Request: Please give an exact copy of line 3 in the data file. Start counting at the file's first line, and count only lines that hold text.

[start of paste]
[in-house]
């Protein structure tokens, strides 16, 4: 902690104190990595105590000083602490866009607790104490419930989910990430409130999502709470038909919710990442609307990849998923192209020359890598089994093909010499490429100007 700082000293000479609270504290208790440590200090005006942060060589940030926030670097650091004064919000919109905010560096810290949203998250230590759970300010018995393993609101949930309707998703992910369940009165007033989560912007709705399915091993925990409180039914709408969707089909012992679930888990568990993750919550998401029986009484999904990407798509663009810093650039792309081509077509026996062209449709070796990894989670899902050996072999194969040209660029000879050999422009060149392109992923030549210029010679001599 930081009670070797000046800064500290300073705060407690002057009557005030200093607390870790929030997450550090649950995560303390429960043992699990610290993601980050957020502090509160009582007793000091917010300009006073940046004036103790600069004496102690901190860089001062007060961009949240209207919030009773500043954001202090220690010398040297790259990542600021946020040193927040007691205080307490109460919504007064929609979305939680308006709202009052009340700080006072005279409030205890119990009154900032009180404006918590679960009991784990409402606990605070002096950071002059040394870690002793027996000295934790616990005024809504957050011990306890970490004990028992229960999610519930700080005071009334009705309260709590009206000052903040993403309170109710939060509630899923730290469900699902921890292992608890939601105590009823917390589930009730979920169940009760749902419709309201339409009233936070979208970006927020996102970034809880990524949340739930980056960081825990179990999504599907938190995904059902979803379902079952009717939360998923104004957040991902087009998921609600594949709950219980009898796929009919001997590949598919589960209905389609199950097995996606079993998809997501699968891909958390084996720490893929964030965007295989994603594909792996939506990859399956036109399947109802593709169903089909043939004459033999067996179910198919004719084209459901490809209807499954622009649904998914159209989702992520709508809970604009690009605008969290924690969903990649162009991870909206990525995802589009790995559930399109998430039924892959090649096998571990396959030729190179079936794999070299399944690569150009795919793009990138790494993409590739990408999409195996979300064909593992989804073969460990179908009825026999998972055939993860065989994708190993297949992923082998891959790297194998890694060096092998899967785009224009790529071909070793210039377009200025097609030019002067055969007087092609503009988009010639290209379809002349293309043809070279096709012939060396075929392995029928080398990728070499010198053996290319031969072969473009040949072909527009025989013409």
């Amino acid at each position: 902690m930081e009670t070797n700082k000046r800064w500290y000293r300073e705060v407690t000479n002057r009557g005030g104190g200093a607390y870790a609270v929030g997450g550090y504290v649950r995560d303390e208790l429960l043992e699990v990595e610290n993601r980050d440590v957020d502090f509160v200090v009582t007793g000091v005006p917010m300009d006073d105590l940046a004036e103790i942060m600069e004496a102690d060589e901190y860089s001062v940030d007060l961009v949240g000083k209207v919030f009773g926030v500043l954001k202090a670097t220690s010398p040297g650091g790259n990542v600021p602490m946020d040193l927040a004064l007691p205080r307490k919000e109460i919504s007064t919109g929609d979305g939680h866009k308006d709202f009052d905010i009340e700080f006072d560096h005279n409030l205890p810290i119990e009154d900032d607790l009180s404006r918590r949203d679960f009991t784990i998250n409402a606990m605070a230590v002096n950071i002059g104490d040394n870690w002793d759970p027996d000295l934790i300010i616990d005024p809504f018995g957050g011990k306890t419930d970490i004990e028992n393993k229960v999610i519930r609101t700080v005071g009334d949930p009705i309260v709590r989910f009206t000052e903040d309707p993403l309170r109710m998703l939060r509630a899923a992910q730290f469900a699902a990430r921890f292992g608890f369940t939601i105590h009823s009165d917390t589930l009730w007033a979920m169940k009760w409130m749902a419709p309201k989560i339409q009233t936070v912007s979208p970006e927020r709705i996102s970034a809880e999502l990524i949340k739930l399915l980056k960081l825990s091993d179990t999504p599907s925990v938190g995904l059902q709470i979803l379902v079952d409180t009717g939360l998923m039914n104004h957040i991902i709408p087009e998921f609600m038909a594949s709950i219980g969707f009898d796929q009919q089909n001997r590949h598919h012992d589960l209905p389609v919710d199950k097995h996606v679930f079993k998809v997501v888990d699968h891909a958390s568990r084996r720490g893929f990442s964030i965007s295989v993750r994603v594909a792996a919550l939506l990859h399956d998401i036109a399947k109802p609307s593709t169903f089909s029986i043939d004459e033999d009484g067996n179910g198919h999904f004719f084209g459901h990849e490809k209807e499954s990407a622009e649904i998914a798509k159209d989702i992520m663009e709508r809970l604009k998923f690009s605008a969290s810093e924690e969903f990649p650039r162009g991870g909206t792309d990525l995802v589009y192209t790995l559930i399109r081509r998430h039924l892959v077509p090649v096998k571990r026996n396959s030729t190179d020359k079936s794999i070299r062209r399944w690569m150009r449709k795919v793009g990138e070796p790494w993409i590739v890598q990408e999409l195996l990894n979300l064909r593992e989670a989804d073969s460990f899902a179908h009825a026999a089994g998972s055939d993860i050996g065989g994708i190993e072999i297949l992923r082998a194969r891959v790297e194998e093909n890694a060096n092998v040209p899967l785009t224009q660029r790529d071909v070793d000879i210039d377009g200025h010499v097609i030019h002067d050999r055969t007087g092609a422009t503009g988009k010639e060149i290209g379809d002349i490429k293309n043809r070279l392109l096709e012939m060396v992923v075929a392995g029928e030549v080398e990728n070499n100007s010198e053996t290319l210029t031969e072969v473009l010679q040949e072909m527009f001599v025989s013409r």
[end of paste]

């Amino acid at each position: 902690m930081e009670t070797n700082k000046r800064w500290y000293r300073e705060v407690t000479n002057r009557g005030g104190g200093a607390y870790a609270v929030g997450g550090y504290v649950r995560d303390e208790l429960l043992e699990v990595e610290n993601r980050d440590v957020d502090f509160v200090v009582t007793g000091v005006p917010m300009d006073d105590l940046a004036e103790i942060m600069e004496a102690d060589e901190y860089s001062v940030d007060l961009v949240g000083k209207v919030f009773g926030v500043l954001k202090a670097t220690s010398p040297g650091g790259n990542v600021p602490m946020d040193l927040a004064l007691p205080r307490k919000e109460i919504s007064t919109g929609d979305g939680h866009k308006d709202f009052d905010i009340e700080f006072d560096h005279n409030l205890p810290i119990e009154d900032d607790l009180s404006r918590r949203d679960f009991t784990i998250n409402a606990m605070a230590v002096n950071i002059g104490d040394n870690w002793d759970p027996d000295l934790i300010i616990d005024p809504f018995g957050g011990k306890t419930d970490i004990e028992n393993k229960v999610i519930r609101t700080v005071g009334d949930p009705i309260v709590r989910f009206t000052e903040d309707p993403l309170r109710m998703l939060r509630a899923a992910q730290f469900a699902a990430r921890f292992g608890f369940t939601i105590h009823s009165d917390t589930l009730w007033a979920m169940k009760w409130m749902a419709p309201k989560i339409q009233t936070v912007s979208p970006e927020r709705i996102s970034a809880e999502l990524i949340k739930l399915l980056k960081l825990s091993d179990t999504p599907s925990v938190g995904l059902q709470i979803l379902v079952d409180t009717g939360l998923m039914n104004h957040i991902i709408p087009e998921f609600m038909a594949s709950i219980g969707f009898d796929q009919q089909n001997r590949h598919h012992d589960l209905p389609v919710d199950k097995h996606v679930f079993k998809v997501v888990d699968h891909a958390s568990r084996r720490g893929f990442s964030i965007s295989v993750r994603v594909a792996a919550l939506l990859h399956d998401i036109a399947k109802p609307s593709t169903f089909s029986i043939d004459e033999d009484g067996n179910g198919h999904f004719f084209g459901h990849e490809k209807e499954s990407a622009e649904i998914a798509k159209d989702i992520m663009e709508r809970l604009k998923f690009s605008a969290s810093e924690e969903f990649p650039r162009g991870g909206t792309d990525l995802v589009y192209t790995l559930i399109r081509r998430h039924l892959v077509p090649v096998k571990r026996n396959s030729t190179d020359k079936s794999i070299r062209r399944w690569m150009r449709k795919v793009g990138e070796p790494w993409i590739v890598q990408e999409l195996l990894n979300l064909r593992e989670a989804d073969s460990f899902a179908h009825a026999a089994g998972s055939d993860i050996g065989g994708i190993e072999i297949l992923r082998a194969r891959v790297e194998e093909n890694a060096n092998v040209p899967l785009t224009q660029r790529d071909v070793d000879i210039d377009g200025h010499v097609i030019h002067d050999r055969t007087g092609a422009t503009g988009k010639e060149i290209g379809d002349i490429k293309n043809r070279l392109l096709e012939m060396v992923v075929a392995g029928e030549v080398e990728n070499n100007s010198e053996t290319l210029t031969e072969v473009l010679q040949e072909m527009f001599v025989s013409r």